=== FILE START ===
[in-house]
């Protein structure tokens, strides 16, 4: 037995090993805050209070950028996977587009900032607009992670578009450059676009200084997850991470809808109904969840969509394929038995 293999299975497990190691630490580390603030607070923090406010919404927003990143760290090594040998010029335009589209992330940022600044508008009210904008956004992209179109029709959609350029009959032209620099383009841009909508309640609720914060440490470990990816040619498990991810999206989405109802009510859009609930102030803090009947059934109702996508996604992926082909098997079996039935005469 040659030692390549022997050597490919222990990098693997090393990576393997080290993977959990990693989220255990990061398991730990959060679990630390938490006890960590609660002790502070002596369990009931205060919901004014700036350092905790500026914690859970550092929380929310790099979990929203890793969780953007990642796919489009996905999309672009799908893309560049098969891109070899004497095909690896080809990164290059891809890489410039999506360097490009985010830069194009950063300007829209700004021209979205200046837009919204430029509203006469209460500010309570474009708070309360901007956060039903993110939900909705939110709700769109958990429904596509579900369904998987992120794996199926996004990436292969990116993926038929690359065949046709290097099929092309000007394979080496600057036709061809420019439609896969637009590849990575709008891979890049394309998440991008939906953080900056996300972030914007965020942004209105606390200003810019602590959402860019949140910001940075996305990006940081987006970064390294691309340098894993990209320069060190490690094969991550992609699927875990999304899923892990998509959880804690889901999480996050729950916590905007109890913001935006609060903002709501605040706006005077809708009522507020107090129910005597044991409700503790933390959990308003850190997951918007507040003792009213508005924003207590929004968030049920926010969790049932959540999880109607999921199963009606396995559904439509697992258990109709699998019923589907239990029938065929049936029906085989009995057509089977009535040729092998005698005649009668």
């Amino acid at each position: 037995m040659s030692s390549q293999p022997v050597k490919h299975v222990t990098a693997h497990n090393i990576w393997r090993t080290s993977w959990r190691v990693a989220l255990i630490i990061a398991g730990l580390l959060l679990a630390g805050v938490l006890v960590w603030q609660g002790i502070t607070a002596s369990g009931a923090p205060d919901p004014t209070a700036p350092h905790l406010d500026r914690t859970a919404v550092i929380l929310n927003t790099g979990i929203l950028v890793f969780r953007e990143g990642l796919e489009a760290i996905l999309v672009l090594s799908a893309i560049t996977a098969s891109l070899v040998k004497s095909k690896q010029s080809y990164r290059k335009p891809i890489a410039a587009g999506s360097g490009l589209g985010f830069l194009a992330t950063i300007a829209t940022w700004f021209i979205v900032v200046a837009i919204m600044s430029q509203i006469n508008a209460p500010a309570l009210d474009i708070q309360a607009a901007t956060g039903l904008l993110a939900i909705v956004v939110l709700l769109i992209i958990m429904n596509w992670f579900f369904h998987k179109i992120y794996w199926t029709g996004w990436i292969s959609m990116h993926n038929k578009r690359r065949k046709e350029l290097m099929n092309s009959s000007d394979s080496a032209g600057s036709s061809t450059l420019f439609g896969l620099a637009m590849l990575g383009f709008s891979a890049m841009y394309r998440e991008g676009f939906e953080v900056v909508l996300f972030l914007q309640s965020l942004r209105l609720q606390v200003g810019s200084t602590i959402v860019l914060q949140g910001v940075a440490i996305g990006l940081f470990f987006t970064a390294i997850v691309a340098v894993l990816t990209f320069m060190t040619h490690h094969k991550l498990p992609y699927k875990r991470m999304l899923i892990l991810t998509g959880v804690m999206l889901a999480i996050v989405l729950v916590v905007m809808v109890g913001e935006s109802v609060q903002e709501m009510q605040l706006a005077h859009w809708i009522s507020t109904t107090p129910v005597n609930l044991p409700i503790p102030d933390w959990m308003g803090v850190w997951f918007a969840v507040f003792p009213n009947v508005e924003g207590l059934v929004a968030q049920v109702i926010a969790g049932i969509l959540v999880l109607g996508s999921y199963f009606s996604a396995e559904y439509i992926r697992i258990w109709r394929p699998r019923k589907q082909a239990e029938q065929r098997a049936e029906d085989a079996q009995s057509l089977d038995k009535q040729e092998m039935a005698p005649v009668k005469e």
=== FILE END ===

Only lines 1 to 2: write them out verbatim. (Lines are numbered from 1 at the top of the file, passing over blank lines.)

[in-house]
């Protein structure tokens, strides 16, 4: 037995090993805050209070950028996977587009900032607009992670578009450059676009200084997850991470809808109904969840969509394929038995 293999299975497990190691630490580390603030607070923090406010919404927003990143760290090594040998010029335009589209992330940022600044508008009210904008956004992209179109029709959609350029009959032209620099383009841009909508309640609720914060440490470990990816040619498990991810999206989405109802009510859009609930102030803090009947059934109702996508996604992926082909098997079996039935005469 040659030692390549022997050597490919222990990098693997090393990576393997080290993977959990990693989220255990990061398991730990959060679990630390938490006890960590609660002790502070002596369990009931205060919901004014700036350092905790500026914690859970550092929380929310790099979990929203890793969780953007990642796919489009996905999309672009799908893309560049098969891109070899004497095909690896080809990164290059891809890489410039999506360097490009985010830069194009950063300007829209700004021209979205200046837009919204430029509203006469209460500010309570474009708070309360901007956060039903993110939900909705939110709700769109958990429904596509579900369904998987992120794996199926996004990436292969990116993926038929690359065949046709290097099929092309000007394979080496600057036709061809420019439609896969637009590849990575709008891979890049394309998440991008939906953080900056996300972030914007965020942004209105606390200003810019602590959402860019949140910001940075996305990006940081987006970064390294691309340098894993990209320069060190490690094969991550992609699927875990999304899923892990998509959880804690889901999480996050729950916590905007109890913001935006609060903002709501605040706006005077809708009522507020107090129910005597044991409700503790933390959990308003850190997951918007507040003792009213508005924003207590929004968030049920926010969790049932959540999880109607999921199963009606396995559904439509697992258990109709699998019923589907239990029938065929049936029906085989009995057509089977009535040729092998005698005649009668």